Tony Fisher, Law Society Human Rights Committee 

The 47-member UN Human Rights Council was established in 2006 as the ‘inter-governmental body within the United Nations system responsible for strengthening the promotion and protection of human rights around the globe and for addressing situations of human rights violations and [making] recommendations on them’. 

So far, so good. But with council members being elected by the UN General Assembly, critics say it has included some strange choices – step forward Cuba, Saudi Arabia, China and Russia. Syria and Sudan were being supported as candidates at one point. They were not appointed, but the fact they were even in contention was deemed to be damaging. 

On its foundation, Samarasinghe notes, the council was ‘small but squeaky clean’ in its composition. However, she argues: ‘It’s very important to say that this is an intergovernmental body.’ 

She acknowledges that the council is ‘intensely political’, and that some of its work ‘was unfairly over-focused on Israel’. But she maintains its focus is now more balanced, despite the headlines, with work being done on Burundi, North Korea and Syria. The universal periodic reviews it conducts are applied to all nations and the reviews are seen to carry some force.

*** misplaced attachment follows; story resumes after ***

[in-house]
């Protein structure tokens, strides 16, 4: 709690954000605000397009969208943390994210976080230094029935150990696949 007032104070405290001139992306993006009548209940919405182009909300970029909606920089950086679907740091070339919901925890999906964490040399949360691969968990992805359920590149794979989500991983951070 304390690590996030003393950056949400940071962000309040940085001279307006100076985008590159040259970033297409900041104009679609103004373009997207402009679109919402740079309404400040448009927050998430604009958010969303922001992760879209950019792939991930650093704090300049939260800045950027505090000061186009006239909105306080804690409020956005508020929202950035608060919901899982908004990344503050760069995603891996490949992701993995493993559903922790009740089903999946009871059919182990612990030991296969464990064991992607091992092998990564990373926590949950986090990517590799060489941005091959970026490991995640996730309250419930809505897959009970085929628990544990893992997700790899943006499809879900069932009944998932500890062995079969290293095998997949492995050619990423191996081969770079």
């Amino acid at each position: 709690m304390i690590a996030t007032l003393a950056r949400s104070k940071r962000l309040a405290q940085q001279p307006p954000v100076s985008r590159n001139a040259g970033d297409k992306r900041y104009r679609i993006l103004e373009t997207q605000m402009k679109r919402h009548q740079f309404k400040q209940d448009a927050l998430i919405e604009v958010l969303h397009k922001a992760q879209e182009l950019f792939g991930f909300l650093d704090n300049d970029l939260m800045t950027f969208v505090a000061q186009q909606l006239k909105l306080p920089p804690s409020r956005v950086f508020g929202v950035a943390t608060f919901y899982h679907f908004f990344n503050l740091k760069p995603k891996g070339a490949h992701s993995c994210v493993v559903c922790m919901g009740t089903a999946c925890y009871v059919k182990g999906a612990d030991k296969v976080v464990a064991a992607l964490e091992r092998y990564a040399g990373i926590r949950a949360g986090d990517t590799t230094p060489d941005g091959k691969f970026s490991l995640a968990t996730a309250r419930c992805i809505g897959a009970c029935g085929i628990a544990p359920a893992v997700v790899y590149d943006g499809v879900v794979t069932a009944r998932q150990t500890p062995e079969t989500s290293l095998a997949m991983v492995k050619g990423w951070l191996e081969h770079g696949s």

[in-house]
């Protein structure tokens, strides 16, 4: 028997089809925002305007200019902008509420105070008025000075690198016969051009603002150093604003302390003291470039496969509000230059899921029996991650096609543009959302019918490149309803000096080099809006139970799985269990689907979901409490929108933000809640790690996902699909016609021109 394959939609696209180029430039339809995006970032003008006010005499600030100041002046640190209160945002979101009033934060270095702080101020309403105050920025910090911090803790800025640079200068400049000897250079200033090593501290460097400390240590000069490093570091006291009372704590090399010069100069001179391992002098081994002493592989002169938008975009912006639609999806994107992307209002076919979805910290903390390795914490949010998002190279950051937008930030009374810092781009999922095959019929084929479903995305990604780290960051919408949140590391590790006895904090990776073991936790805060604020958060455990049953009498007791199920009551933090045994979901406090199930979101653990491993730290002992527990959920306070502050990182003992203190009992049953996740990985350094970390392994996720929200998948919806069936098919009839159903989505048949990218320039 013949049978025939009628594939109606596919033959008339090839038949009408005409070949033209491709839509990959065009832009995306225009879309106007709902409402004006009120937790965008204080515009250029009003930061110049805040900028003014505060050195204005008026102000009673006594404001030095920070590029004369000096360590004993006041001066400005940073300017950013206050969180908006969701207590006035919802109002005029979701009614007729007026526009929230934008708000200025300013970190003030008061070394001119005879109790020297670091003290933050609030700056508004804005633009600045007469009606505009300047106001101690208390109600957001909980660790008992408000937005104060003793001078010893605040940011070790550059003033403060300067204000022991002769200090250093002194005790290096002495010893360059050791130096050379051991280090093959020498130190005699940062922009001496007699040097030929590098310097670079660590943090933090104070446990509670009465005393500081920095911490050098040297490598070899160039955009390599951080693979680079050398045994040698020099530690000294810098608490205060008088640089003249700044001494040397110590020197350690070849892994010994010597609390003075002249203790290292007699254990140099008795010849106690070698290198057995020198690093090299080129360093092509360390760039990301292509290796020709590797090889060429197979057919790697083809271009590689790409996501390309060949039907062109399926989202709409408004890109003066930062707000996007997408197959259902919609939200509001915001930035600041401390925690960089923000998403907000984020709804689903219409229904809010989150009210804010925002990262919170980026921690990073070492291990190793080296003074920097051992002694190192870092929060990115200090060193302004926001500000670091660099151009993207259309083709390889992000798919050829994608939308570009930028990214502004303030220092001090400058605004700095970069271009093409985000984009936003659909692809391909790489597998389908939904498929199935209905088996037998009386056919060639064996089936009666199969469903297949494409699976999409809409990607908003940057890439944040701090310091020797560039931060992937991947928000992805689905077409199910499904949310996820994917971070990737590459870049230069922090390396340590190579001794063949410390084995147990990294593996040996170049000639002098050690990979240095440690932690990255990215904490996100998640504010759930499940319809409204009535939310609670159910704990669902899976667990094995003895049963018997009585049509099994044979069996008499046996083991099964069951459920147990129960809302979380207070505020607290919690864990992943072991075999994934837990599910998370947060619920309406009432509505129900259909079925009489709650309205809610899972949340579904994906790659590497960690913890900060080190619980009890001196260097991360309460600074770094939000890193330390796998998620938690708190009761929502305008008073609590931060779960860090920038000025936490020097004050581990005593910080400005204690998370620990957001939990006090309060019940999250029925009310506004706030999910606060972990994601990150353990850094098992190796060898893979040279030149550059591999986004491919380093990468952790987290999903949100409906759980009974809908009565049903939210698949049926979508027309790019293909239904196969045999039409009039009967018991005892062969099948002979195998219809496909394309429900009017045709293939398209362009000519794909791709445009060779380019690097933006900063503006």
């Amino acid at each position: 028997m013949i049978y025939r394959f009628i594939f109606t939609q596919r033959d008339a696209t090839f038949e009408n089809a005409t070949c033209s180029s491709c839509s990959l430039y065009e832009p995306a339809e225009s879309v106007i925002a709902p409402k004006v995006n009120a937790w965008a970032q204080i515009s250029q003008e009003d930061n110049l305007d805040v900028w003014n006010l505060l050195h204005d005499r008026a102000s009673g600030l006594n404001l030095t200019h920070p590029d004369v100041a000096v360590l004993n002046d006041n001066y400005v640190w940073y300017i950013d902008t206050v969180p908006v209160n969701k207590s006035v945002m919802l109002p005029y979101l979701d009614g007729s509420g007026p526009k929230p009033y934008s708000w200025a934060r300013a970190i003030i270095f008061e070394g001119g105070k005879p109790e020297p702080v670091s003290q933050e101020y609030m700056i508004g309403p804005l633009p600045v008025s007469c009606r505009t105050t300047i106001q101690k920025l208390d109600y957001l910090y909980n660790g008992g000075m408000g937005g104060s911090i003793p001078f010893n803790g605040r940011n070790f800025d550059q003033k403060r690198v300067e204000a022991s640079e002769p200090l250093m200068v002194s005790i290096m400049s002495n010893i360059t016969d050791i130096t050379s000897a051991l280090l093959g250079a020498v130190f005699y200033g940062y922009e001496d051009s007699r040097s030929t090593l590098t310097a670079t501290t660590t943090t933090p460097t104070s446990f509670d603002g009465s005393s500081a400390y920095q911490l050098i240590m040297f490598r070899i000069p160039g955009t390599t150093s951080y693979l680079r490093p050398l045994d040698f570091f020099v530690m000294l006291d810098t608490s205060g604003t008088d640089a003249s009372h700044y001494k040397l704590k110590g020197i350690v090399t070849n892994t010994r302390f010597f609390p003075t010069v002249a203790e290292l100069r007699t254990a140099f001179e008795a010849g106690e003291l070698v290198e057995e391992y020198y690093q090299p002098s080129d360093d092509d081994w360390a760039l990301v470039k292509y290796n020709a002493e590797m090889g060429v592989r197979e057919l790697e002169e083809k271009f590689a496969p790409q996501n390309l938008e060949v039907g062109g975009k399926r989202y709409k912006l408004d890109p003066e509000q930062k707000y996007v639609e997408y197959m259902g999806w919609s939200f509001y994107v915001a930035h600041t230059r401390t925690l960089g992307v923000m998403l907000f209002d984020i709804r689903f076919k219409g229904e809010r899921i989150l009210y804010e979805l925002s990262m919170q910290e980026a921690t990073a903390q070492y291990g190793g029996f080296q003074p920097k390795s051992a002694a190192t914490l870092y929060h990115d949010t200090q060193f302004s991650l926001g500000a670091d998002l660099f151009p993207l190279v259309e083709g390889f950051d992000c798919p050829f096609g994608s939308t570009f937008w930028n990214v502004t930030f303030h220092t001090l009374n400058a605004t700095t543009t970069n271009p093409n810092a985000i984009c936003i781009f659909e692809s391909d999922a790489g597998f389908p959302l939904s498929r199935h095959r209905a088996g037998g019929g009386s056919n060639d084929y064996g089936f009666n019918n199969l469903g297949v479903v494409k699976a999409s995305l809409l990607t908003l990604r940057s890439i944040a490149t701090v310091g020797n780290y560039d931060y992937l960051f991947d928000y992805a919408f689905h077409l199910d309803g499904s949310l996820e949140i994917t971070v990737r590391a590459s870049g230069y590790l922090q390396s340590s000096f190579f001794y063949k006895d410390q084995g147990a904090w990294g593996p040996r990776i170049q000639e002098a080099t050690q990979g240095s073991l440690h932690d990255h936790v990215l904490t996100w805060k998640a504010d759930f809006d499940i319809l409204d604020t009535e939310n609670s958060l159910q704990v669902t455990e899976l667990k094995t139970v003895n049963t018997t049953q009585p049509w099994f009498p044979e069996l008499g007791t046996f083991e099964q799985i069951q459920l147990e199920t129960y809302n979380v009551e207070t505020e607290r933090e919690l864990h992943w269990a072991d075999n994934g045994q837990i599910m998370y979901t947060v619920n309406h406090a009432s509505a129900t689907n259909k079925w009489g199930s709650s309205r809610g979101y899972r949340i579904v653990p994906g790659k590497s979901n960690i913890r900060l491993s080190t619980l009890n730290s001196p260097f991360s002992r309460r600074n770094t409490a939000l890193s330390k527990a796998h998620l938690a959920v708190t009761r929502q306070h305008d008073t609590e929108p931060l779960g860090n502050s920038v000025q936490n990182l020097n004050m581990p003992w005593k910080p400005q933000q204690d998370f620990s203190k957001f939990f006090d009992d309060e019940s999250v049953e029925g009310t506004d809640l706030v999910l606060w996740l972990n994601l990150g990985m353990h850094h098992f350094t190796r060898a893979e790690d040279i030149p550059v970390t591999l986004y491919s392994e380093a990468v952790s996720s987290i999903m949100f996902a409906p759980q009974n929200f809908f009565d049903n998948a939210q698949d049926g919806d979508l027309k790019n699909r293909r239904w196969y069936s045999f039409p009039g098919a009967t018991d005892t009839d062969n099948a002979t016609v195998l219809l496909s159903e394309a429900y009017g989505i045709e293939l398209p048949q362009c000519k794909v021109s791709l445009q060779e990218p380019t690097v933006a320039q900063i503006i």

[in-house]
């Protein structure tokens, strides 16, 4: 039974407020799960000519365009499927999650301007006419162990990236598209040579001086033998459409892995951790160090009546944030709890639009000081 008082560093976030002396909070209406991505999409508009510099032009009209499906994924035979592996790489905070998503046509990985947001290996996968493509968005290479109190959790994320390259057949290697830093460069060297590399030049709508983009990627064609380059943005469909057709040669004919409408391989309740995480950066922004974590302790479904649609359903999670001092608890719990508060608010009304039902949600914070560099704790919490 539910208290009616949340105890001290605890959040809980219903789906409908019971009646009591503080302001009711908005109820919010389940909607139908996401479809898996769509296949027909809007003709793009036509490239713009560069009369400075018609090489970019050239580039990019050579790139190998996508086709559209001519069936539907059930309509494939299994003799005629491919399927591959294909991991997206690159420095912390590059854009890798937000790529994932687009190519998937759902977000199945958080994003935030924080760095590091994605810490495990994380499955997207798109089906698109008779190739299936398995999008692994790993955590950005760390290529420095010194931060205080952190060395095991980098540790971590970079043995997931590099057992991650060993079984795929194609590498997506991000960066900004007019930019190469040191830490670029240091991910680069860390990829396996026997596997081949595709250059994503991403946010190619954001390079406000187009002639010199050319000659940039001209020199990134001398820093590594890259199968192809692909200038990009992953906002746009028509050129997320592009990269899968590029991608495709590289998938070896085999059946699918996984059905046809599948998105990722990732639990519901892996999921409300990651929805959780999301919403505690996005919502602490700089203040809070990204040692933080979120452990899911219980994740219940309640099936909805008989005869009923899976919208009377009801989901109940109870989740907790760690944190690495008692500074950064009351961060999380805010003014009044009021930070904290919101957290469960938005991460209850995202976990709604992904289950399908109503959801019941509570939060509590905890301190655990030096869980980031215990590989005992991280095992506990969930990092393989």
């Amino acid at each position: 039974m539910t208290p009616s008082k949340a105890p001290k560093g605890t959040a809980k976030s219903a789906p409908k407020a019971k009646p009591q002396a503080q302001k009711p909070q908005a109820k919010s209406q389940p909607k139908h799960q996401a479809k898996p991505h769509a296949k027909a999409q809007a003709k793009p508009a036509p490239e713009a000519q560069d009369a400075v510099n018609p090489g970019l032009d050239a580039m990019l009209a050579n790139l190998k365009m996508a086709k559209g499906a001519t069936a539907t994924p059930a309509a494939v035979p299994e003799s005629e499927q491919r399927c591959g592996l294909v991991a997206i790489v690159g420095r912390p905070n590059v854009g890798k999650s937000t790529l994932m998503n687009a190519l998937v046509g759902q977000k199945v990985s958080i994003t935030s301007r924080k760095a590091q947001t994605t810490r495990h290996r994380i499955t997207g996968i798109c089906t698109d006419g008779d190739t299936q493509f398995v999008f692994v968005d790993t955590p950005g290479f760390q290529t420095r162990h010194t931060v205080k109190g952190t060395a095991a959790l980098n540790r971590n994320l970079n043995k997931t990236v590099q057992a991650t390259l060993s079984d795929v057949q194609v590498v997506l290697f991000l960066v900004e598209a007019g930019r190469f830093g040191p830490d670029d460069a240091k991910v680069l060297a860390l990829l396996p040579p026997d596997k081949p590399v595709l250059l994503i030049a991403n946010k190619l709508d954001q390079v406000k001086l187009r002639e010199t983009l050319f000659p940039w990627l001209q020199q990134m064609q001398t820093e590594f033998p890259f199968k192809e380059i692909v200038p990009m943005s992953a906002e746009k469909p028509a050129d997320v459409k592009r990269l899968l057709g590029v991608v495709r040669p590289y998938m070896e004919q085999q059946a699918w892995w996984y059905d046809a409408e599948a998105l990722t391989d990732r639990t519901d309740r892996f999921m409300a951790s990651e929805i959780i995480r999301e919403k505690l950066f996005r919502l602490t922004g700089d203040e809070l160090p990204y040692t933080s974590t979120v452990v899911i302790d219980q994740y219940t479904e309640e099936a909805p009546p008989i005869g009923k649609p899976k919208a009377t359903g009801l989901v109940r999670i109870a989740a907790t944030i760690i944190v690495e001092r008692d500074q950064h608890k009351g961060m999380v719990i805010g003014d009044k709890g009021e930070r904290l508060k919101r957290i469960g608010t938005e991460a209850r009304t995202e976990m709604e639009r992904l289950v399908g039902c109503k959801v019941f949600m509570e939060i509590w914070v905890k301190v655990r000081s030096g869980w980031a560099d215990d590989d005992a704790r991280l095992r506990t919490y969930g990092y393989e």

Lawyers and civil society groups in Northern Ireland regularly submit human rights concerns to the council’s special rapporteur. Christopher Stanley, consultant at Belfast firm KRW Law, says: ‘The institutions of the UN are important. The special rapporteur intervening is incredibly helpful in exerting political pressure on intransigent parties.’ He cites the case of Marian Price, the ‘Old Bailey bomber’, who was moved from an all-male prison. On a subsequent occasion after falling ill, she was examined by UN doctors (Price had been released on licence, but this was revoked by the secretary of state). 

Samarasinghe also notes of the council: ‘It is quicker-acting than the security council or the general assembly.’  

Lawyers and campaigners who support human rights say the UD’s anniversary is something to celebrate – not least because they sense its detractors are gaining strength in some quarters. 

Berlin airlift

Berlin Airlift